Unfortunately it wasn't nice enough to ride outside, as we had snow on top of ice so we had to settle for the indoor. Hubby was nice enough to come to the barn and groom the footing for us. It's been a real mess lately. We didn't work anything special - worked on relaxing under saddle, backing, walking turns on the forehand, cantering and a little leg yielding at the end. I realize I may be pushing him past "relaxation" at the walk, but it felt good. In retrospect and in reviewing the video, I should have kept him at a nice medium walk. But I do see some nice moments in there! But if I want consistency I need to be more patient. What I see though is a nice trail pony.

I'm getting happier with his backing, as its getting straighter and freer - hurray!! And his canter is getting more relaxed. Hopefully I can video tape our next lesson and we can repeat the awesome canter we performed for Deb a few weeks ago. The transition up was really "up" and I was able to keep him more collected by using half halts. It just felt great, and I really hope I can feel it the same way again.

I've been working really hard on "feel" as we work on our various exercises. Trying to keep the proper rhythm/tempo in my head and heart and use "intent" in my cues. It's getting better, at least I think he's responding to my intent. I believe we're finally at the point where we understand one another and the communication is finally on the same wavelength. It's been a heck of a journey, and I'm thankful to have learned so much.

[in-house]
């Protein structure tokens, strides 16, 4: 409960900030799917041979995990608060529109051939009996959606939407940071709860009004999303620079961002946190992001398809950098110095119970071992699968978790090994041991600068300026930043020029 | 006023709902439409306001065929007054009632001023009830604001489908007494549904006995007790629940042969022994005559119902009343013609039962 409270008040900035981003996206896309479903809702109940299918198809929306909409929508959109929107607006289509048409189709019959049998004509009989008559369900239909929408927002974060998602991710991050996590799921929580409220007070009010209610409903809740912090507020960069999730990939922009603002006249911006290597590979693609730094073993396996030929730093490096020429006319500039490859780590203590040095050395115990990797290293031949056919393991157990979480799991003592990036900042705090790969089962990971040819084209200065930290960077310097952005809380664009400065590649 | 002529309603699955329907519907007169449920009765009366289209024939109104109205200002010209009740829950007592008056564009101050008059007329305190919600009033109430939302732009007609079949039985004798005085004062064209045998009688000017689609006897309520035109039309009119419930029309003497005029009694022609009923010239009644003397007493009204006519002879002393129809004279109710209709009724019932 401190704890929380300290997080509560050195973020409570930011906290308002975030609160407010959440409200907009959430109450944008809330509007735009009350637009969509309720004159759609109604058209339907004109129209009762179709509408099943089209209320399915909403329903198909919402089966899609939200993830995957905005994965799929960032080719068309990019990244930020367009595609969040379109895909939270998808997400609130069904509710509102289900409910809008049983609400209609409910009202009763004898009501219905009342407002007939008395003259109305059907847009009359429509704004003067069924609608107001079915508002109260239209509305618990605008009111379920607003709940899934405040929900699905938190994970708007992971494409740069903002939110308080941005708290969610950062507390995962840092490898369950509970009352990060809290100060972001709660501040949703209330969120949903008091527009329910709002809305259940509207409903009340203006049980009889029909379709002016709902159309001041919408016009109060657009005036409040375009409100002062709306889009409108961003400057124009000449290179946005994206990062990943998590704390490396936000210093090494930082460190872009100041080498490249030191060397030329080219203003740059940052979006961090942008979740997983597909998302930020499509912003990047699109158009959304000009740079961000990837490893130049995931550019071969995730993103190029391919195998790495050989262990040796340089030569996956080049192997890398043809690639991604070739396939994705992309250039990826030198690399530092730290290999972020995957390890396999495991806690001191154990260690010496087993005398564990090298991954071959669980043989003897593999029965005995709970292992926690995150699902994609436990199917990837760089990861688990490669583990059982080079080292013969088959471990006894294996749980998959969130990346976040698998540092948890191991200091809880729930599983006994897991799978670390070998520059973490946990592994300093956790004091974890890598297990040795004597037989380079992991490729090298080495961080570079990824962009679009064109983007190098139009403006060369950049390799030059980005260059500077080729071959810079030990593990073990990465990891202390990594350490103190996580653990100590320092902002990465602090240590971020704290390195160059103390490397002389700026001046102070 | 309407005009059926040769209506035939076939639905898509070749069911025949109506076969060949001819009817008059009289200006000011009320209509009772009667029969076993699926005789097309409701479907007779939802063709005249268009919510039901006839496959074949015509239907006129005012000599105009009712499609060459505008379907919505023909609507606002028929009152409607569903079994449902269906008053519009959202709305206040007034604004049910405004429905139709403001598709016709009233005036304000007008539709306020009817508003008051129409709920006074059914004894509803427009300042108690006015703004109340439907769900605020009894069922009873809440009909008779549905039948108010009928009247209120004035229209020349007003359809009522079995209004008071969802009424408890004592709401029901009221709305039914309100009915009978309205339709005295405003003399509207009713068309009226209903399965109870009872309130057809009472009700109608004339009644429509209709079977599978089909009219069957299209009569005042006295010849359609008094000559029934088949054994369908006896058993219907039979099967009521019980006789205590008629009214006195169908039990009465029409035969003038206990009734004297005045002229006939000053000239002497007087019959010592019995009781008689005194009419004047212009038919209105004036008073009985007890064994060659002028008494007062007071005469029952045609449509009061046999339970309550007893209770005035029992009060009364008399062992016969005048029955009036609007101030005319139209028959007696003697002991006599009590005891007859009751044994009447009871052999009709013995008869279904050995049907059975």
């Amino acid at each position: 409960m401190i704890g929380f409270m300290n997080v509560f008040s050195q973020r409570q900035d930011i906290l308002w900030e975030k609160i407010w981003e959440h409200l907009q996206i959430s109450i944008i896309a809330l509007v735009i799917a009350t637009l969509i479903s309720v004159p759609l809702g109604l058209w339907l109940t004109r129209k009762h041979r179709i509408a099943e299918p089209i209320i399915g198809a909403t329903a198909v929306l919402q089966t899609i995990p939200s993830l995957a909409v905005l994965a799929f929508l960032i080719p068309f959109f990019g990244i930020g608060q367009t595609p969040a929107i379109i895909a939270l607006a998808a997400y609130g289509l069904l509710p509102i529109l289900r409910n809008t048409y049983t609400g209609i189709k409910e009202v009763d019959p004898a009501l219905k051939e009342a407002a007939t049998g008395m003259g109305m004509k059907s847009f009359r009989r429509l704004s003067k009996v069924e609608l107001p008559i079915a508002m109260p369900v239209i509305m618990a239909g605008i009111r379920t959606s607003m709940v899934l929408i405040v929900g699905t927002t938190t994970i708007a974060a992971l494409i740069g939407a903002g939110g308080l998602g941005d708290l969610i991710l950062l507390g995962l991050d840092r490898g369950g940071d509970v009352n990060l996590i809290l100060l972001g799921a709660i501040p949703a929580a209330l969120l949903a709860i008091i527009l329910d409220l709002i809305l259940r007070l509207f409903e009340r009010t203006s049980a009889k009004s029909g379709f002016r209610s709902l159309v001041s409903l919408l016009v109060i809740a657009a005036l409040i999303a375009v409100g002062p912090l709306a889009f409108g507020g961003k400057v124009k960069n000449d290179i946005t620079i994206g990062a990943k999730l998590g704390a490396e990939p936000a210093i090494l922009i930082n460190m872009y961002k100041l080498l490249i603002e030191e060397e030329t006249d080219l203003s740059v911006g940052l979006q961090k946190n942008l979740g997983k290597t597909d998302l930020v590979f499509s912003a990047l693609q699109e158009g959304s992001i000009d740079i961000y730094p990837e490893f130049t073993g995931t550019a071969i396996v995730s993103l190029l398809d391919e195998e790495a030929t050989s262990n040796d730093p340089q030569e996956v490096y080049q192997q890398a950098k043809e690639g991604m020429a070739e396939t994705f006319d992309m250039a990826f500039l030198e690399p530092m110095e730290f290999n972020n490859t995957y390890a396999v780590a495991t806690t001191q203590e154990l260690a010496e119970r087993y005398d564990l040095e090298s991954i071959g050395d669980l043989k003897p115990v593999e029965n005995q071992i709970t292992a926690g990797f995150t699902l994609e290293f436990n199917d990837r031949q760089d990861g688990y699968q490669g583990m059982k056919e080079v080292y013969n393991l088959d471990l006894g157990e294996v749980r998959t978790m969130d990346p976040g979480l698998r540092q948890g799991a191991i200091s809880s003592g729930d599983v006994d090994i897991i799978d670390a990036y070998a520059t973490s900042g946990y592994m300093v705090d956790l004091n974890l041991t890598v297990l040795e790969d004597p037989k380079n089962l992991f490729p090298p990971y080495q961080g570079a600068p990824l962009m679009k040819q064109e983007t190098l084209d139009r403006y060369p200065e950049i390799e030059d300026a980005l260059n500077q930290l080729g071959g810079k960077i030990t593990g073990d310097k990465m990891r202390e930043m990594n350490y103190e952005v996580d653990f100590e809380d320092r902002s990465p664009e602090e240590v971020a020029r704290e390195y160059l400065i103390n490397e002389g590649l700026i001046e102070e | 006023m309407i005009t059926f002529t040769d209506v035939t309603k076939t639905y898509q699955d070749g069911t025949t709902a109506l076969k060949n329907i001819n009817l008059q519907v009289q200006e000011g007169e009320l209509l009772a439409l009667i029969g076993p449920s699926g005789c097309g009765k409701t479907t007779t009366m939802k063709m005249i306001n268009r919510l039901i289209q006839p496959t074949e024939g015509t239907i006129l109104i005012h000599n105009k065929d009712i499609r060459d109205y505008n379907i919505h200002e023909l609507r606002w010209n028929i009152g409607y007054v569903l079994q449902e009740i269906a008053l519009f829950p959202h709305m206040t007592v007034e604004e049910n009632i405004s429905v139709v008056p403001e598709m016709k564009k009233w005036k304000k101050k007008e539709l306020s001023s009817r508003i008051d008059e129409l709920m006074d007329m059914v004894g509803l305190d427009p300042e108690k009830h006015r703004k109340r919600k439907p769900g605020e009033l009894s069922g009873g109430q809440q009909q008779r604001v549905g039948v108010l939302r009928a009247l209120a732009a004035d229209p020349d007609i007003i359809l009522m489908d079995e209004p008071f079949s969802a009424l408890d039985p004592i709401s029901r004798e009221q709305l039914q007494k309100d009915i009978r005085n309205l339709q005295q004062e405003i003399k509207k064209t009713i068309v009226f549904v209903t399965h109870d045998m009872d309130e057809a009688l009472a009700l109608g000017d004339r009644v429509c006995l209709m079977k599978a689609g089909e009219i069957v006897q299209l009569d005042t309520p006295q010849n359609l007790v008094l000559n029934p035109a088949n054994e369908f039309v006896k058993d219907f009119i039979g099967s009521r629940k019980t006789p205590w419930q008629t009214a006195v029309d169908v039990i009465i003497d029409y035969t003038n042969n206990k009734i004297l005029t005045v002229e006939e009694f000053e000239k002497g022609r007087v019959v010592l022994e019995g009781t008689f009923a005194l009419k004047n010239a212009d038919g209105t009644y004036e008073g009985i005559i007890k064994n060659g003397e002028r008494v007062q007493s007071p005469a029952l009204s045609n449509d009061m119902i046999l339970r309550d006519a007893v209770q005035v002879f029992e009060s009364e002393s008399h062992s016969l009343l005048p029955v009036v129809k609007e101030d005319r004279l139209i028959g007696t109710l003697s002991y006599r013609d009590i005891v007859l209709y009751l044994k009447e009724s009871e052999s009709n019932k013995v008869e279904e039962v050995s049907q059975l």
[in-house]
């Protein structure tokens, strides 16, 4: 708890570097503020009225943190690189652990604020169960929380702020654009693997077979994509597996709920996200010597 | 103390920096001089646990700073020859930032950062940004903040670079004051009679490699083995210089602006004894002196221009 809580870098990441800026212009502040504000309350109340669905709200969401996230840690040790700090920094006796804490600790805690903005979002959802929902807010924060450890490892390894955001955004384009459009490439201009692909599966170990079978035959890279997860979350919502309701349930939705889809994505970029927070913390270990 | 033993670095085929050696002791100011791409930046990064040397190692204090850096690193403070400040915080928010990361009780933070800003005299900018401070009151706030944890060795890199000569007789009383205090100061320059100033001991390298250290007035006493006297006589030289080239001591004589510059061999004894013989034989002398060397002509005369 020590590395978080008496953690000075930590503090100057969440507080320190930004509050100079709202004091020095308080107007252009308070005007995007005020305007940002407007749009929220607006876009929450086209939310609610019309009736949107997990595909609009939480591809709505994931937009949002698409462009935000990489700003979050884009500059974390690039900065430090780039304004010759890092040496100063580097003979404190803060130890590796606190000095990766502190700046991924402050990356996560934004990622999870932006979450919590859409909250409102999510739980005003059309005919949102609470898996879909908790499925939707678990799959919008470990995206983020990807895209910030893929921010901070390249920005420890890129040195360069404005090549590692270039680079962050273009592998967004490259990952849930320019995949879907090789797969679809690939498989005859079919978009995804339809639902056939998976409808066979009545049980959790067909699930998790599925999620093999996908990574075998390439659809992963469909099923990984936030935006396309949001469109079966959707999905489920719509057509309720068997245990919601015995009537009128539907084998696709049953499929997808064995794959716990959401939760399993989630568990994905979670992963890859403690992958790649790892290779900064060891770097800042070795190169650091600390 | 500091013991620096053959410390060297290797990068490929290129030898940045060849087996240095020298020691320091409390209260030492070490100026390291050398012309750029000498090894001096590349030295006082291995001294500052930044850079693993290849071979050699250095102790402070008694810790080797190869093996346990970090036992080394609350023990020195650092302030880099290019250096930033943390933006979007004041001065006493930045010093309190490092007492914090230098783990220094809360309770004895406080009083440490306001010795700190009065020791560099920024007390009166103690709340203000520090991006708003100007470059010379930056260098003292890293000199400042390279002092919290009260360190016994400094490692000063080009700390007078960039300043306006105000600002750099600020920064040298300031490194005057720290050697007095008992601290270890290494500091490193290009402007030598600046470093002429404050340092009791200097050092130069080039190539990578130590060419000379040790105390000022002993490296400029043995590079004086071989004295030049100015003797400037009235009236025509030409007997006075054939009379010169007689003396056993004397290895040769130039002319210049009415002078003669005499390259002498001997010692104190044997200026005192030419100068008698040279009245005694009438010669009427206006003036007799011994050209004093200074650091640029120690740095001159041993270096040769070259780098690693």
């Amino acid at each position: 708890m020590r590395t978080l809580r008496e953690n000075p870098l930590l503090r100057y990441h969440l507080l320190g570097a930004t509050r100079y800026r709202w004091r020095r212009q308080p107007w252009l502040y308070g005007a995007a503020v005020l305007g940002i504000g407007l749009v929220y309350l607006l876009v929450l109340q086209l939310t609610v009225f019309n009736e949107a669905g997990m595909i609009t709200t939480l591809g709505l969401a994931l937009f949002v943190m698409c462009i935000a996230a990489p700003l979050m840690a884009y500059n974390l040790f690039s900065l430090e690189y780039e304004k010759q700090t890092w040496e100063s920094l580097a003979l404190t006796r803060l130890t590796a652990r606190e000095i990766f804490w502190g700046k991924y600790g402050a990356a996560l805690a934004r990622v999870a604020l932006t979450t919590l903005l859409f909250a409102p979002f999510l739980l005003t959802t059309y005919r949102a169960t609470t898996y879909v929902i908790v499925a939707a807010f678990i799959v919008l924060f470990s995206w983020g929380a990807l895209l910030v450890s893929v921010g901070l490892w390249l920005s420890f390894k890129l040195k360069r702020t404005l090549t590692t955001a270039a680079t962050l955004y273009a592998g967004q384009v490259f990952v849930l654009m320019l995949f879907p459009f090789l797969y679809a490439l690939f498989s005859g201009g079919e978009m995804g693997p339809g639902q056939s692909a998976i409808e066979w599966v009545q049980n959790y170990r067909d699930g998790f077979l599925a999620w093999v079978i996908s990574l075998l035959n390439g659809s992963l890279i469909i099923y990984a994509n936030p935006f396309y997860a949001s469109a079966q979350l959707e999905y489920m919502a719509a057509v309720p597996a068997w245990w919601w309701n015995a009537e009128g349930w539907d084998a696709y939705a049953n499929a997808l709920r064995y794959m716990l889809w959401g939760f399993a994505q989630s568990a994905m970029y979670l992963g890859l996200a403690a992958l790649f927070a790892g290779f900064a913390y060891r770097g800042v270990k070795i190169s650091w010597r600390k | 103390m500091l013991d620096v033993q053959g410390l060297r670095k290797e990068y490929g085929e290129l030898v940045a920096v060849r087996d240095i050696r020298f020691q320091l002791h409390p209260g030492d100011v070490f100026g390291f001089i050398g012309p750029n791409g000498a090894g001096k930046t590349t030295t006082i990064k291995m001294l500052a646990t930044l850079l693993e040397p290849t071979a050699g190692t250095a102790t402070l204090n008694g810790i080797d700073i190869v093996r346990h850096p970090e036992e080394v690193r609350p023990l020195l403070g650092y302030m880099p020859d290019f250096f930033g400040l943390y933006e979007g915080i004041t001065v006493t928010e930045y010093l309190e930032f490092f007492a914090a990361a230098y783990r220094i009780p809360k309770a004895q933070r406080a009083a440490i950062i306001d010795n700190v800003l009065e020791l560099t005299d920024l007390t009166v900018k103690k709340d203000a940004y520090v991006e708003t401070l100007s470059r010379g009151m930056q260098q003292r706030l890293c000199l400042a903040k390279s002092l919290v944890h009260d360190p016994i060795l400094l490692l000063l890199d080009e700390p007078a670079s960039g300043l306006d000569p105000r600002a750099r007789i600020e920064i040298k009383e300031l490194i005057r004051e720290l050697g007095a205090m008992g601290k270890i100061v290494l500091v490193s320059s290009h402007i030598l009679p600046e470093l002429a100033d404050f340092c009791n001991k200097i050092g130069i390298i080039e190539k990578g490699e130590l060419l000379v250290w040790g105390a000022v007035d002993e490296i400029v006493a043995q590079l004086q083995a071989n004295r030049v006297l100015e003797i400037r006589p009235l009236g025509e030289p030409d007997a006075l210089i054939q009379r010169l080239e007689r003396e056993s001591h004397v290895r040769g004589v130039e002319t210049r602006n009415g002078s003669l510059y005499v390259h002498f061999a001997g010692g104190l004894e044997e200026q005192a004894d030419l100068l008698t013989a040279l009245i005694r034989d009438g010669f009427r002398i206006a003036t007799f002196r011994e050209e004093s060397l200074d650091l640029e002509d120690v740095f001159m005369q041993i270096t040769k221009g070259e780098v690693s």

video

Edited to add: I sent a link to the YouTube video to Liz Graves as she's been nice enough to keep tabs on us since we did her first clinic. She is in my opinion the finest horsewoman to walk the planet. She just "gets it" and has a wonderful way of sharing her knowledge with others all for the sake of the horse. I don't think she'd mind me posting her email response to me, and I do want to make sure I have this in my "history" to look back on when I'm an old woman some day.

Hi Kate,
The clip you sent is just awesome!!!!!!!!!
This is what I like to see, yes he’s relaxed and easy here, this shows how far you have both come.
If you can just keep this tone of sessions for a good while yet and not work or add much more right now but just maybe softening (making more subtle) your aids even more for the back, just time and patience . Being in his head right now to help him understand that this relaxed place can always be, is most important right now and you can add refinement , collection and advanced work later.
It’s my opinion as I’ve stated so many times is that we first :
1. Get into the heart through trust and relationship
2. They then open and give us their mind
3. And last they allow us to guide and direct their body.
This method is the one in which a horse will give us everything they can.
The more common train of human thought in teaching horses though is:
1. Control the body first 2. Then you own the mind.
Horses never get to be the best they can with this method.
Wonderful Kate, just wonderful!
Liz
YESSSSSS!!! We are on the right road and I will continue to work in this soft frame as recommended until he really does become "soft". He's getting there, I feel it!!